hank plante

The News Never Stops

Retired journalist Hank Plante is still tuned in and putting current events into perspective. 

Amanda Ulrich Current PSL, Social Scene

hank plante

Next spring, Hank Plante will teach a University of Southern California course on journalism and politics.

With half a century in the news business, journalist Hank Plante has stories.

Some are about people whose names you know, renowned reporters Plante has worked alongside and big-name politicians he’s interviewed. Barack Obama, he reports, possesses a certain sense of humanity not commonly found among politicos. (“I just love the guy.”) Willie Brown, the former mayor of San Francisco, had a knack for “seeing every piece of the chessboard before anyone else.” And California Gov. Gavin Newsom can be both vulnerable and surly in interviews, Plante has witnessed. (“Off the record,” Newsom told him angrily in 2009 after getting flustered by a few particularly hard-hitting questions, “I’m amazingly disappointed.”)

Plante’s other stories are about his own life. The acclaimed TV anchor and longtime Palm Springs resident, who most recently served on The Desert Sun’s editorial board and worked as a political analyst for NBC Palm Springs, has lived and breathed the news.

Longtime journalist Hank Plante has interviewed leaders at the highest levels in government, including Joe Biden.

In the 1980s, as one of the first openly gay television reporters in the nation, he doggedly covered the AIDS epidemic in San Francisco, even as his own friends were sickened by and died from the disease. When this year, almost exactly four decades later, monkeypox began to spread throughout the United States, he noticed some haunting parallels and was invited by TV stations across California to share his expertise on the subject. His reporting has won numerous prizes, including a handful of Emmys, a Peabody Award, and the Pioneer Award from GLAAD (formerly the Gay & Lesbian Alliance Against Defamation).

Simply put, once journalism is in your veins, Plante says: “You will never stop being a reporter.”

But journalism wasn’t the original plan. After leaving Michigan State University in the late ’60s (even as president of his senior class, Plante never actually graduated or “stuck around for the degree”), he moved to Washington, D.C., with big dreams to “change the world” and to get into politics. One day, needing work and a salary, he happened upon The Washington Post building. Plante took the elevator up to the newsroom, walked in, and quickly landed a job as a copy boy. That position, a now-extinct, pre-computer role, which involved physically moving typed stories from desk to desk, sparked Plante’s lifelong love for the trade.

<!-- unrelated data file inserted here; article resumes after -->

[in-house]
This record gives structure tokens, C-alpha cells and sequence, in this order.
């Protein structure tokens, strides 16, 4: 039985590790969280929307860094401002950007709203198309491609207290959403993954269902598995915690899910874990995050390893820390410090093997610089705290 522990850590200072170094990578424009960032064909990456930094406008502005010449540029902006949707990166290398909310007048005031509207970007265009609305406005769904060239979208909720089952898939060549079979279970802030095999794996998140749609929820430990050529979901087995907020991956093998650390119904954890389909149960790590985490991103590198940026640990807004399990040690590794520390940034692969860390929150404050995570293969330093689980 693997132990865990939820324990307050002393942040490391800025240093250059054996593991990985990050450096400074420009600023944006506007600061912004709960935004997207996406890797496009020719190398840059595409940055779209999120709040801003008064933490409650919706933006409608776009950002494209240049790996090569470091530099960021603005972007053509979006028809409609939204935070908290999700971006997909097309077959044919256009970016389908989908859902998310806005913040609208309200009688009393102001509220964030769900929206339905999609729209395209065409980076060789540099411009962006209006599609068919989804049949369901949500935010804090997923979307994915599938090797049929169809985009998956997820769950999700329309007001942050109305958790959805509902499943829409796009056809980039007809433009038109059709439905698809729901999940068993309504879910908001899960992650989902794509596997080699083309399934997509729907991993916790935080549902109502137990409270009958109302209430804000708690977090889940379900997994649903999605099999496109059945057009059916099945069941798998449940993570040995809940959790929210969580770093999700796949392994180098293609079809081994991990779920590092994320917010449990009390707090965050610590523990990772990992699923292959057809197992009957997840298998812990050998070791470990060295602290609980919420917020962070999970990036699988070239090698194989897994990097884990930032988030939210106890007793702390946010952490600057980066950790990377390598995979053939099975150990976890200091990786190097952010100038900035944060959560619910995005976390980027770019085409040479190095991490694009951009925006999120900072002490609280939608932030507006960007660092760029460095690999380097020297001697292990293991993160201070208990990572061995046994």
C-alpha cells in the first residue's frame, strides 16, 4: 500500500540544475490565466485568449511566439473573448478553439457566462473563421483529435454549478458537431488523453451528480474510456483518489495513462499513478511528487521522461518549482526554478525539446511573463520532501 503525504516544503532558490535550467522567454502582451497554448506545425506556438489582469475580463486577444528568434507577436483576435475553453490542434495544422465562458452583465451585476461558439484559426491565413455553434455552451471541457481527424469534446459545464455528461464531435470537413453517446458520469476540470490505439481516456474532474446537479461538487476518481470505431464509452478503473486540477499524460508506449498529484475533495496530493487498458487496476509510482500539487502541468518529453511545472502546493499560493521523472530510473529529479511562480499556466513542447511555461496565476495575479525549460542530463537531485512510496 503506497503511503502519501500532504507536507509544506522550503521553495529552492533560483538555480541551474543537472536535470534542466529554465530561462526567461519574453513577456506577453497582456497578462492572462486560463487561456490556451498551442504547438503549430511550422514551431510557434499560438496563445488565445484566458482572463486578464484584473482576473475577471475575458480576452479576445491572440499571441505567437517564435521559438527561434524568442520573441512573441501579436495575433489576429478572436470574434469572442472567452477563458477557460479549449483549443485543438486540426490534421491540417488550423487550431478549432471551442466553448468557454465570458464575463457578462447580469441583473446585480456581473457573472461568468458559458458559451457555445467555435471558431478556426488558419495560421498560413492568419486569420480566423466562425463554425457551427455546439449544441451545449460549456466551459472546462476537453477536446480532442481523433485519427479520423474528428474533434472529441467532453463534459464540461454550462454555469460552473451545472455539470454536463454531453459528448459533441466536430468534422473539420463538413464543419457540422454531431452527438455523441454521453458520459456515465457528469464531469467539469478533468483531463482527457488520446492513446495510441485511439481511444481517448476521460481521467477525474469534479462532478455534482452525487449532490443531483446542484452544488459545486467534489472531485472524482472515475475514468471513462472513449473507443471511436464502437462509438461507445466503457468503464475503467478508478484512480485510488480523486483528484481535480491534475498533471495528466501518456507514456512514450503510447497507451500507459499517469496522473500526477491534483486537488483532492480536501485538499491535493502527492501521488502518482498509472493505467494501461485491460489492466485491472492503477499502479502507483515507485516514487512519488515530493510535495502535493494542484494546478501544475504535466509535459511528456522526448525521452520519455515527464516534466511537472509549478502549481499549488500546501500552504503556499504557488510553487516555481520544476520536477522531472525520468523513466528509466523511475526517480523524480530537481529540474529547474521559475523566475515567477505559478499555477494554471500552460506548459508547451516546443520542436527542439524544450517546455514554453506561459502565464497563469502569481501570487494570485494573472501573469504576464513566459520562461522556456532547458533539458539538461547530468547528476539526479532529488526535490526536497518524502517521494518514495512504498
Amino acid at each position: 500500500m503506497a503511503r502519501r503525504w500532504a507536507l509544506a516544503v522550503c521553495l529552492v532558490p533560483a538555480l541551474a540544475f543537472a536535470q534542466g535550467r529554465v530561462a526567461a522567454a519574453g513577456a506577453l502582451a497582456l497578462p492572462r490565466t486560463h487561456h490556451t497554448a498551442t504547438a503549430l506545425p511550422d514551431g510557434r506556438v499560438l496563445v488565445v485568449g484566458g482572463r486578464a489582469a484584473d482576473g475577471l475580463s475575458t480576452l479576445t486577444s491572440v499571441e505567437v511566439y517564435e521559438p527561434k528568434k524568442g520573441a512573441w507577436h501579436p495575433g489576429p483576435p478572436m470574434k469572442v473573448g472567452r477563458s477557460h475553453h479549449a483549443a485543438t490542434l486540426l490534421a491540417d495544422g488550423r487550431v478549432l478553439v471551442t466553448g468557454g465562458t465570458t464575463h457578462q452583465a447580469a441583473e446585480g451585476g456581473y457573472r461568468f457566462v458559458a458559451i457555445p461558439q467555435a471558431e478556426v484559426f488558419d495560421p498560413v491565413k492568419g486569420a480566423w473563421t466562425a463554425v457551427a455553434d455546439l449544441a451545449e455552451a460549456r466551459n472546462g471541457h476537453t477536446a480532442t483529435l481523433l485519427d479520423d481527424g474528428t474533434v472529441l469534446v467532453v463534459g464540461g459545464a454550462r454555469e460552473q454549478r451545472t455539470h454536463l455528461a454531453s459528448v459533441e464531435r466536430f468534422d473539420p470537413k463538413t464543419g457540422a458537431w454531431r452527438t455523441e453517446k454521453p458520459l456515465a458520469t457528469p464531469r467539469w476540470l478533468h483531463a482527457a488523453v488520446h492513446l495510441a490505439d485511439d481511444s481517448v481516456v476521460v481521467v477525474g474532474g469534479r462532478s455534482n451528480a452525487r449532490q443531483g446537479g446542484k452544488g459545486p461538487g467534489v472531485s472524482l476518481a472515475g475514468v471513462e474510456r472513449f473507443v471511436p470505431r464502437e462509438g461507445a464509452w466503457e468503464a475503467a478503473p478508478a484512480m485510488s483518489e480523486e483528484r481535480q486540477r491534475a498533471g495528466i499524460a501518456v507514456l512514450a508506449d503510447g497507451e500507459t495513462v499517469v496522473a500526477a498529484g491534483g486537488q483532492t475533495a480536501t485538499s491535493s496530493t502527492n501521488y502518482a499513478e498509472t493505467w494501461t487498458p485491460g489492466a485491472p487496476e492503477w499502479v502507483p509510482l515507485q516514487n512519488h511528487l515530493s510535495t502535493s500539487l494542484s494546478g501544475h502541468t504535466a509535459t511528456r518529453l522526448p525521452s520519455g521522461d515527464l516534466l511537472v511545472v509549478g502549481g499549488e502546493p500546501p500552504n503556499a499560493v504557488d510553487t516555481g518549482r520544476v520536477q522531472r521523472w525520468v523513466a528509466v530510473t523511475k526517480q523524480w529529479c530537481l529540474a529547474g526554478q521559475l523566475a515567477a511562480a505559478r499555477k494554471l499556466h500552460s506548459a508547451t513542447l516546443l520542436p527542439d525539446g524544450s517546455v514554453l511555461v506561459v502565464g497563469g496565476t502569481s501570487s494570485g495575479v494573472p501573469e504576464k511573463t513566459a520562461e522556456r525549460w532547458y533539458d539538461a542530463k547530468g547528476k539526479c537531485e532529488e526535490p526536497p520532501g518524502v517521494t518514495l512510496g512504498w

“I love community journalism. I think it has more impact than big-market [media].”
Hank Plante amassed many awards for coverage that breaks down the issues for his audiences.

“I watched journalism become cool,” he says. In the 1970s, print was king. Plante remembers newspaper ink getting everywhere, reporters smoking while they worked. “It was a whole different vibe.”

Plante eventually went to work as a full-fledged reporter for the Montgomery County Sentinel (replacing Bob Woodward, of later Watergate fame, who had just left the paper). After a half-decade there, and working his way up to managing editor, Plante made the jump from print to TV journalism. It was a decision inspired by the experience of covering city council meetings and watching as council members would get up to greet the “glamorous” TV reporters who walked in with their camera crews.

“I thought, ‘Well what the hell is this?’ Any idiot could do that job,” Plante recalls. “And you know, I was right. Any idiot can, and I was just the idiot to do it.”

“I watched journalism become cool. It was a whole different vibe.”